An unwavering devotion to freshness permeates Tomacelli's kitchen, where pizza chefs adorn their daily made dough with house-made sauce, all-natural cheese, and more than 50 market-fresh toppings. Millions of possible build-your-own combinations complement 23 staff-brainstormed creations, from a ham-and-pineapple-studded hawaiian pie to the seafood supreme's maritime medley of fresh ingredients. Not content to recline on the edible laurels of their circular masterworks, the Tomacelli's kitchen team rounds out the menu with piping-hot pastas and four handheld hoagies ideal for bringing estranged barbershop quartets back together for a reunion tour.
Serving fresh and speedy pizza across America since 1959, Little Caesar's has grown into a huge, international carryout phenomenon. Pizzas featuring dough built from scratch are made to order in medium ($4.44 for a single topping), large ($6.99), jumbo ($10.99), and giant ($12.99) sizes, mimicking the spectrum of sizes seen on nature's pizza trees. Toppings range from classic pepperoni and sausage to Canadian bacon and pineapple. Return as the conquering hero of your family and save your twins the trouble of hunting down bipedal mastodons by picking up one of Little Caesar's HOT-N-READY pies ($4.44). The medium-sized HOT-N-READY pizzas are available in pepperoni or cheese, and can be picked up any time without the need to order ahead. Fans of three-dimensional eats can try the Italian cheese bread ($3.99) or chicken wings ($5.99 for 10) with mild, hot, or barbecue sauce. To get the best bang for your Diocletian dollar, opt for a signature combo such as a HOT-N-READY pizza, crazy bread, and crazy sauce ($7.50), or two HOT-N-READY pizzas, crazy bread, sauce, and a two-liter Pepsi ($14).
Adrie Groeneweg was 19 when he decided he was tired of leaving his hometown of Hull, Iowa, every time he wanted pizza. Armed with six pizza recipes from his mother, Groeneweg opened the first Pizza Ranch in 1981, delighting travel-weary pie lovers with dough and sauce made fresh every day. At more than 170 locations in 11 states, a bevy of signature pizzas forms the backbone of the sprawling menu, with such options as the bacon- and beef-covered Bronco and the Tuscan Roma's delicate assemblage of spinach, tomatoes, and alfredo sauce. A wide variety of such specialty pies lines the buffet table, but diners who don't see their favorite combo can make a special request to the pizza chefs—who will not only bake it and add it to the buffet but also hand deliver the first slice to the table. Alongside the disks of mozzarella and pepperoni are trays of the Ranch's other specialty, crispy broasted chicken that's seasoned with a house blend of spices and then broasted so that its crunchy coating conceals ultramoist meat and the occasional winning lottery ticket.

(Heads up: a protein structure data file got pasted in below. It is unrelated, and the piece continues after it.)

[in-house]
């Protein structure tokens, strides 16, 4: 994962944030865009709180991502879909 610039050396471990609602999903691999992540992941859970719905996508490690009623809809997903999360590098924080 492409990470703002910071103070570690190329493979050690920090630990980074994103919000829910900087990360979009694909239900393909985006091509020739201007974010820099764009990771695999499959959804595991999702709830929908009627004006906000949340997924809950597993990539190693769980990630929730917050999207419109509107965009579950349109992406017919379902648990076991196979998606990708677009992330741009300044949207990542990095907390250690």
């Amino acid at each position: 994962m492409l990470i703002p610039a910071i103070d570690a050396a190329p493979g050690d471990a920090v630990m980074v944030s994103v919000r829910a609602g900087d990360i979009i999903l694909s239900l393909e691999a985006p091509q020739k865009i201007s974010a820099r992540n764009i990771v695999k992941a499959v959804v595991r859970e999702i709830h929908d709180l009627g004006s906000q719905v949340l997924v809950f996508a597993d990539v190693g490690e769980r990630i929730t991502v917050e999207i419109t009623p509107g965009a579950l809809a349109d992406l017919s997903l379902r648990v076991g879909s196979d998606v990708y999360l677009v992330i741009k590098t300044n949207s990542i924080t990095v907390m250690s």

Falls Landing molds and grills its half-pound beef discs while diners soak in impressive view of the Big Sioux River at indoor tables or on the restaurant's deck. Chivalrous french fries, steak fries,, or kettle chips escort each american-, swiss-, or pepper jack cheese-topped hamburger. The 8th Street burger beckons with a wave of its bacon slices, and The Inferno's jalapeños, chipotle mayo, and pepper jack easily produce enough heat to free ice-bound Encino men. As eyes flit across the restaurant's several flat-screen televisions, taste buds may be occupied with non-burger sandwiches, including the eponymous Falls Landing dip, which layers shaved prime rib across a fresh-baked hoagie. The Falls Landing "Philly" sees prime rib, and raises sautéed peppers, onions, and swiss, and the Black & Bleu burger derives its name from the cheese smothering it and its use in treating boxers' bruised eyes.
Chedd's turns childhood comfort cuisine on its head by preparing zesty, uncommon interpretations of that tasty old stalwart, the grilled cheese. Eats injected with Wisconsin cheese bedeck the varied menu, which offers gourmet melts ($3.75 half/$6.30 whole) such as the Heartburn (horseradish cheddar, pastrami, onion, sauerkraut, and spicy mustard on pumpernickel) and Fish and Peppers (chipotle cheddar, tuna, banana pepper, jalapeno, mayonnaise, and relish on rye). Aspiring dairy draftsmen can sketch their own custom grilled-cheese sandwich ($4.95) before selecting from an architectural alphabet of cheeses (asiago, fontina, extra-sharp cheddar, and more), breads (focaccia, sourdough, white, and more), vegetables ($.99 each), and meats ($1.25 each). Cheddar aficionados can dine amid the sleek, inviting confines while pairing gooey delights with soups, shakes, sides, and brats that help reenergize diners after a long morning of fruitlessly attempting to milk the neighbor’s cows with a butter churner.
Local lamb chops, brushed with fresh rosemary and olive oil and grilled. Short-rib osso buco, cooked sous-vide for 36 hours. Pork tenderloin smoked with cherry wood, awash in maple-chipotle glaze. Bros Brasserie Americano's menu is filled with sophisticated, elegantly plated dishes, all with recommended pairings. But it's not wine the staff suggests to pair with the New American cuisine—it's beer. A row of 16 tap handles is constantly changing as the staff rotates in all-American craft beers such as Widmer 924 Milk Stout, Crow Peak Brewing Company's 11th Hour IPA, and New Belgium Brewing's Peach Porch Lounger. Bottled brews round out the extensive collection.
Diners can have the chefs steam a pound of mussels in their choice of any of the tap beers. They can also belly up to the bar for eats that are more casual but no less carefully crafted. The chefs grind their own Angus beef to form into 8.5-ounce patties for their Bro burger, which they pile with bacon, aged cheddar, and maple-chipotle barbecue sauce.